Since repetition can form such an interesting part of speeches and writing, chiasmus definitely can be found in numerous places, and you can practice using it in your own work for emphasis, humor, or greater effectiveness.
Look for examples of chiasmus in poetry, political speeches, the Bible, literature, and advertisements.
Also note when you refer to this figure of speech, it is “ I thought Chiasmus is the purest form of Antimetabole.
One of the most famous of these is: “I’d rather have a bottle in front of me, than a frontal lobotomy.” Many jokes are built around phonetic chiasmus.
For example, the joke: What’s the difference between a boxer and someone who has a cold?
is answered with this chiasmus: "The first one knows his blows And the second blows his nose." One very specific form of chiasmus is called .
This is when the same words are used but in reverse order.
The most recognizable antimetabole example in modern times is the famous John F.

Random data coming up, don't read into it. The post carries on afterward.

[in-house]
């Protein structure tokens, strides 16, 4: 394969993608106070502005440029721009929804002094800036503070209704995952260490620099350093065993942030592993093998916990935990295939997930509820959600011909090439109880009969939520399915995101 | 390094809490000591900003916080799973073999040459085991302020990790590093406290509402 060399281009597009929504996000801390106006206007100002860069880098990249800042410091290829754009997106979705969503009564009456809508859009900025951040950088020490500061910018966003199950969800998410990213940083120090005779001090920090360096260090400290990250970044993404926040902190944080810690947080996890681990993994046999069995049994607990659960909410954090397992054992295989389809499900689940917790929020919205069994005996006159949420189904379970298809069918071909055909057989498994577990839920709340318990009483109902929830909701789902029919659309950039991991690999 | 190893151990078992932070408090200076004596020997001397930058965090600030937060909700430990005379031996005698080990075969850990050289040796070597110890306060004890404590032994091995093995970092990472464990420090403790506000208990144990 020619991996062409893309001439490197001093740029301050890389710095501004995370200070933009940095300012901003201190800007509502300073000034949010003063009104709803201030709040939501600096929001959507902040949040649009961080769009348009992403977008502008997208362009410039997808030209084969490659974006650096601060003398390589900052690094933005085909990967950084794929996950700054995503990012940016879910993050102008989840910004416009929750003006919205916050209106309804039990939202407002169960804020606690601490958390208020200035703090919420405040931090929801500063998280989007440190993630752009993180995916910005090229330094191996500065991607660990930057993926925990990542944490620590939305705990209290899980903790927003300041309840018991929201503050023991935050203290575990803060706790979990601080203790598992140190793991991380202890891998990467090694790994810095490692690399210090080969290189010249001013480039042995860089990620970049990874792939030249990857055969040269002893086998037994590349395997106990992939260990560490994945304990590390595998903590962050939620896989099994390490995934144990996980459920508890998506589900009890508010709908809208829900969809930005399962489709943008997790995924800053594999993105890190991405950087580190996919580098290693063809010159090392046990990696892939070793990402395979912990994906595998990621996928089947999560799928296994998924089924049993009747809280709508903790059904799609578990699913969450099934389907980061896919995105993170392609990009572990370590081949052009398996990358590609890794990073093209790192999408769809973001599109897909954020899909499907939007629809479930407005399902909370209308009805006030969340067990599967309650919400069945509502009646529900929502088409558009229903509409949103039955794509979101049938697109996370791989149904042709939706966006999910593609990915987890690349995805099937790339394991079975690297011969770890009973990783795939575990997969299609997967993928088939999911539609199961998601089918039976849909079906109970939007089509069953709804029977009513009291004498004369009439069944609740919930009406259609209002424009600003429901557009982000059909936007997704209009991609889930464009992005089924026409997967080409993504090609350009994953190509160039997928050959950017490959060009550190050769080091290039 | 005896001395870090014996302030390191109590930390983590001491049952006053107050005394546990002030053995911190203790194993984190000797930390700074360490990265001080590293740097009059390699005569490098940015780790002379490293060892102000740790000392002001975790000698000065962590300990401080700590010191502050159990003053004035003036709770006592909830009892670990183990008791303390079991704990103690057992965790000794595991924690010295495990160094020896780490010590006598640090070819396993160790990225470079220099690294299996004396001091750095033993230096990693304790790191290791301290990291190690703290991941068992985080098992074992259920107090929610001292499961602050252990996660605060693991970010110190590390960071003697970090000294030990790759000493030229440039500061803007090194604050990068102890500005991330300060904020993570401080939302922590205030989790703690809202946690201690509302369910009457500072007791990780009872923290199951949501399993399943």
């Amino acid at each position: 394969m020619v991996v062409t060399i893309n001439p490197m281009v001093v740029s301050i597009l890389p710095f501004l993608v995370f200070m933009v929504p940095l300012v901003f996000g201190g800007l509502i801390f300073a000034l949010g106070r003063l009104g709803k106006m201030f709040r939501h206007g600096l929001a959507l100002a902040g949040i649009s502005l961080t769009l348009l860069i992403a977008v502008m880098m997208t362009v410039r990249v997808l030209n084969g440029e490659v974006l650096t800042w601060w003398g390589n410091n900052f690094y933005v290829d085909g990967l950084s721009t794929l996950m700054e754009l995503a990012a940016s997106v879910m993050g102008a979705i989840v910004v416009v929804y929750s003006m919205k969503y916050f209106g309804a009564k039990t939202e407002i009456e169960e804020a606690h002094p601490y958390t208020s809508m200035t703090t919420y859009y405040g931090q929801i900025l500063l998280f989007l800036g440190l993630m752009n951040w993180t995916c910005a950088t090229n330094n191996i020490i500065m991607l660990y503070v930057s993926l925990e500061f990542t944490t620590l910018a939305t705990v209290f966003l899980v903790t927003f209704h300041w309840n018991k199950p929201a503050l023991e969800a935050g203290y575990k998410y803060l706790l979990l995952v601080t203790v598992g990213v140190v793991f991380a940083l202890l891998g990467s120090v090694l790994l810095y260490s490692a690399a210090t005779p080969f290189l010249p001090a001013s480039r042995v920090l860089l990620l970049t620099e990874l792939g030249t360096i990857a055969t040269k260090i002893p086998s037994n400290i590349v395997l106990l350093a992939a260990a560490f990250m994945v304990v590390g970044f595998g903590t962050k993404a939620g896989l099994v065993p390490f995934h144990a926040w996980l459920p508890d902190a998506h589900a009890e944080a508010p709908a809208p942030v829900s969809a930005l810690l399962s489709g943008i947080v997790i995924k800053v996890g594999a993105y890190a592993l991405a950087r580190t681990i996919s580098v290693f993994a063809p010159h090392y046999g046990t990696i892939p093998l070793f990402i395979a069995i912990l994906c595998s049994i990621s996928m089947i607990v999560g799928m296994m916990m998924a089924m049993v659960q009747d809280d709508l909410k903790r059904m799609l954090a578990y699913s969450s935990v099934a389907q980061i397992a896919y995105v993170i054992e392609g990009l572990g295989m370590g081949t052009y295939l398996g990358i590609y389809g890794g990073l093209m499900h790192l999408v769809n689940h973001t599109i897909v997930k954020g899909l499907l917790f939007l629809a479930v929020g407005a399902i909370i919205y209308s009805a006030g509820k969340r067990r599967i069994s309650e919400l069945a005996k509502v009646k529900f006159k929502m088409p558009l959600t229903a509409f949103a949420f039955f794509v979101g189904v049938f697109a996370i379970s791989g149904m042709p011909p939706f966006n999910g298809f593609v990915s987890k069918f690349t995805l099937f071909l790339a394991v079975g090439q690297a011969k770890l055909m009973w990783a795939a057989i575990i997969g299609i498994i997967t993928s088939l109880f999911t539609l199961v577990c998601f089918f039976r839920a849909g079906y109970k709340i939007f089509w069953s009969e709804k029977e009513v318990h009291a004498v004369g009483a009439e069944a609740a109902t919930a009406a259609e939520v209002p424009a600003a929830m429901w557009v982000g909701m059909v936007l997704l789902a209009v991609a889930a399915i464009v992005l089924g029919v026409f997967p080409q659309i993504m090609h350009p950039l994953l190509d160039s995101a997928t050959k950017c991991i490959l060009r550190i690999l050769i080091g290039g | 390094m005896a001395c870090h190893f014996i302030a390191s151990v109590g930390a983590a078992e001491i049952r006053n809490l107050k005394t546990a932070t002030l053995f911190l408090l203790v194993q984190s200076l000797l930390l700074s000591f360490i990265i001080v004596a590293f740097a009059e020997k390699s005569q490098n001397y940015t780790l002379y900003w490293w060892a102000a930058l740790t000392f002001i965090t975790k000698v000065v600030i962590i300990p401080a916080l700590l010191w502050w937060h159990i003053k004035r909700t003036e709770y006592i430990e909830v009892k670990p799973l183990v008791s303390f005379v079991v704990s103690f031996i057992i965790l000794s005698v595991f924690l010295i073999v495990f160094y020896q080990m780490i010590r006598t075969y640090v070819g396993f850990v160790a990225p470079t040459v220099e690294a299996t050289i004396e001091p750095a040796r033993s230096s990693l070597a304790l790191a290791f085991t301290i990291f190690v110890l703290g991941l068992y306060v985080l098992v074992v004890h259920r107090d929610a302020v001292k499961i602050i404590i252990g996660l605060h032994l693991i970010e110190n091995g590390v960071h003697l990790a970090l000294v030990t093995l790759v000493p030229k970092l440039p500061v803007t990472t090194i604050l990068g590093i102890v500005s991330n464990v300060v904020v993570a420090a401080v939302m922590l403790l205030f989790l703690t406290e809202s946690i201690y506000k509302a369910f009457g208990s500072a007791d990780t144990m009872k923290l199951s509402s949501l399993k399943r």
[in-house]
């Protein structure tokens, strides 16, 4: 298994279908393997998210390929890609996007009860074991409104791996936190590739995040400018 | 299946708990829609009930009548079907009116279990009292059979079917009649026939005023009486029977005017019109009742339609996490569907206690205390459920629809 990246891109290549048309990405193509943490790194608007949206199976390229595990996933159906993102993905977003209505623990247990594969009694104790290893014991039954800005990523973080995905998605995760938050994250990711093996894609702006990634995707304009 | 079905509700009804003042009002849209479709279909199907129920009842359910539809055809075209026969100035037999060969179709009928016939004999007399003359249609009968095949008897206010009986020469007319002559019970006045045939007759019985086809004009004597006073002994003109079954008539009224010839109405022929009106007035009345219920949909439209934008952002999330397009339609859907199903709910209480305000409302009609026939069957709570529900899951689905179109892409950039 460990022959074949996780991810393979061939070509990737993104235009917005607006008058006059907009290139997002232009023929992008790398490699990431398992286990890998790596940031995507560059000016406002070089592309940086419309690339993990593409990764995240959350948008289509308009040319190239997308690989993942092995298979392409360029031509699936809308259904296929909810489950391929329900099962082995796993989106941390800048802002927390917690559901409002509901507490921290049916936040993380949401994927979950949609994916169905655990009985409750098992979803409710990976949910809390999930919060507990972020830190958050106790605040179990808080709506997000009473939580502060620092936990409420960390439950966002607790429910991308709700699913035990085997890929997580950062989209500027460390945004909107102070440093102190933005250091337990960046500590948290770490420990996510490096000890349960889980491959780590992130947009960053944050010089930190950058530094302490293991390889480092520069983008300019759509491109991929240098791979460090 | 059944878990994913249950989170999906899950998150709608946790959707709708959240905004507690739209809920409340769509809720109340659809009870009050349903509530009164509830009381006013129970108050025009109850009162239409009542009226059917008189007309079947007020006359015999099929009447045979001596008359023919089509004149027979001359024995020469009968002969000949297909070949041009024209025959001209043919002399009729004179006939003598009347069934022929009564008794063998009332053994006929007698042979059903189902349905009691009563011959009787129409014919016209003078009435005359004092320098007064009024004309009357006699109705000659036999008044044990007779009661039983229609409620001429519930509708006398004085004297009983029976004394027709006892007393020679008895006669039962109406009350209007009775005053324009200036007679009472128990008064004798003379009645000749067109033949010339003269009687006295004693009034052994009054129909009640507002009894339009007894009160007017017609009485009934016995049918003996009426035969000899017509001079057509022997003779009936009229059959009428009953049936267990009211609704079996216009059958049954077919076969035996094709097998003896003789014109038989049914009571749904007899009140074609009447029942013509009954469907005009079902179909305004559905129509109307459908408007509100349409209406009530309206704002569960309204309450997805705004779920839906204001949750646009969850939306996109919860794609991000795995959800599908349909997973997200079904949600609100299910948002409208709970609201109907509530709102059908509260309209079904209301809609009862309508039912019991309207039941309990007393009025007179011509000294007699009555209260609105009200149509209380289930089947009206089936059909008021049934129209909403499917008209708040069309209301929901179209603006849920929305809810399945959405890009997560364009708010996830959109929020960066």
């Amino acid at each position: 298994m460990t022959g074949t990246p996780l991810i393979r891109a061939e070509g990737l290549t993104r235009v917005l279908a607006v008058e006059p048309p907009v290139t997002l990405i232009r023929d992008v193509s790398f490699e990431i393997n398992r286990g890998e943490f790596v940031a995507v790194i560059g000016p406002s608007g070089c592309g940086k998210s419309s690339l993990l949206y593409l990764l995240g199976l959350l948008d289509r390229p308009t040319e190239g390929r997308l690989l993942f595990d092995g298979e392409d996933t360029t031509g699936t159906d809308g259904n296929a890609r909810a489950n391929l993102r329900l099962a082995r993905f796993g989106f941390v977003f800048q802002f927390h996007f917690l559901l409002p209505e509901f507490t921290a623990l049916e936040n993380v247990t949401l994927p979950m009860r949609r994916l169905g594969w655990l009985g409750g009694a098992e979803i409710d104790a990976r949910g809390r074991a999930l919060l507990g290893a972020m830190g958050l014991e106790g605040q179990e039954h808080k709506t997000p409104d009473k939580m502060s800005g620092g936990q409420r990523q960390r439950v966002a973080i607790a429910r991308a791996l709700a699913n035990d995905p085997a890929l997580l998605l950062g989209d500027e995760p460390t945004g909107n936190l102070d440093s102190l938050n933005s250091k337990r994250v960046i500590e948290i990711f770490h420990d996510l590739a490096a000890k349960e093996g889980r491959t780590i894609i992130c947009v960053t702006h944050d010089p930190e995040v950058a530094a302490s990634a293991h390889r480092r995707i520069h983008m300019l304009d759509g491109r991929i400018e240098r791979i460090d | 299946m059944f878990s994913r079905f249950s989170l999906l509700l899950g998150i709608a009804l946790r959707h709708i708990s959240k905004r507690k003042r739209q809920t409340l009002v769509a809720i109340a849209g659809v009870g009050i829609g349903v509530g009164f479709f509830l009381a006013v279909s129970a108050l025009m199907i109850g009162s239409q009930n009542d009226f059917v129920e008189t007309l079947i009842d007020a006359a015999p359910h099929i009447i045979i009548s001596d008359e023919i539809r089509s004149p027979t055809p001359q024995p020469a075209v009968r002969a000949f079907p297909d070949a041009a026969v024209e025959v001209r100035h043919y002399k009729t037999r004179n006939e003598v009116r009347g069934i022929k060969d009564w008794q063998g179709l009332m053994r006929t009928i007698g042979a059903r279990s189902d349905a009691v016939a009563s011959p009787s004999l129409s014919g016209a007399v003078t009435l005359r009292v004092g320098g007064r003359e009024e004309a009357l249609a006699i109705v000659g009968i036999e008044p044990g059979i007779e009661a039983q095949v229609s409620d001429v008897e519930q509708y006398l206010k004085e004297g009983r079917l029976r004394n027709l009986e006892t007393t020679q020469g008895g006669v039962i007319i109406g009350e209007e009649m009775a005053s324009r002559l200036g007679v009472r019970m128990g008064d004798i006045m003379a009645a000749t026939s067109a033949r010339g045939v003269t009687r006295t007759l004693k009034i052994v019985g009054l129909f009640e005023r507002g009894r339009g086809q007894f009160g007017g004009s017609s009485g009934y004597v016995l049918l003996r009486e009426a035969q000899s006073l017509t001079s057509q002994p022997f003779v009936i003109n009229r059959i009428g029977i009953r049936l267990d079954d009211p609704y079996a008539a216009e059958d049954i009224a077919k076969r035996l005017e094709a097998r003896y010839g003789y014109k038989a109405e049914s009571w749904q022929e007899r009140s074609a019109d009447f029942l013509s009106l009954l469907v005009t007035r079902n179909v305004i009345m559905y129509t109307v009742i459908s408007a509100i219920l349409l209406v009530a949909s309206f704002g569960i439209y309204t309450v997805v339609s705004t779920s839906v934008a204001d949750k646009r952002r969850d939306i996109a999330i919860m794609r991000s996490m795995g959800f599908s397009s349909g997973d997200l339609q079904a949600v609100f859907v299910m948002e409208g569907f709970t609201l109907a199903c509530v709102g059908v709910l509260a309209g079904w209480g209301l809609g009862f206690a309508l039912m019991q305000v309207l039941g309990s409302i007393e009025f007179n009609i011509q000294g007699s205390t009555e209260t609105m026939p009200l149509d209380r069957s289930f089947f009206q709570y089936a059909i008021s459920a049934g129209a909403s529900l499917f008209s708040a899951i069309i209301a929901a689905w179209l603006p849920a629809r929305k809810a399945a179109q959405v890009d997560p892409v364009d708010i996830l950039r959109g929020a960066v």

Kennedy quote, “Ask not what your country can do for you but what you can do for your country.” .
Antimetabole is a type of chiasmus, but not all chiasmus are a type of antimetabole.
Hopefully you caught that sentence as a chiasmus and an antimetabole.
Chiasmus is a literary or rhetorical device used for spicing up language, and making it more interesting.
It reverses the order of modifiers, or simply sentence structure in two connected, called parallel, clauses. Poetry and work from the Bible contains a number of chiasmus examples.
A simple example of chiasmus is the following: He led bravely, and we bravely followed. The AB, BA structure can be complicated into an ABC, CBA structure as it is in the following quotation from Genesis 9:6.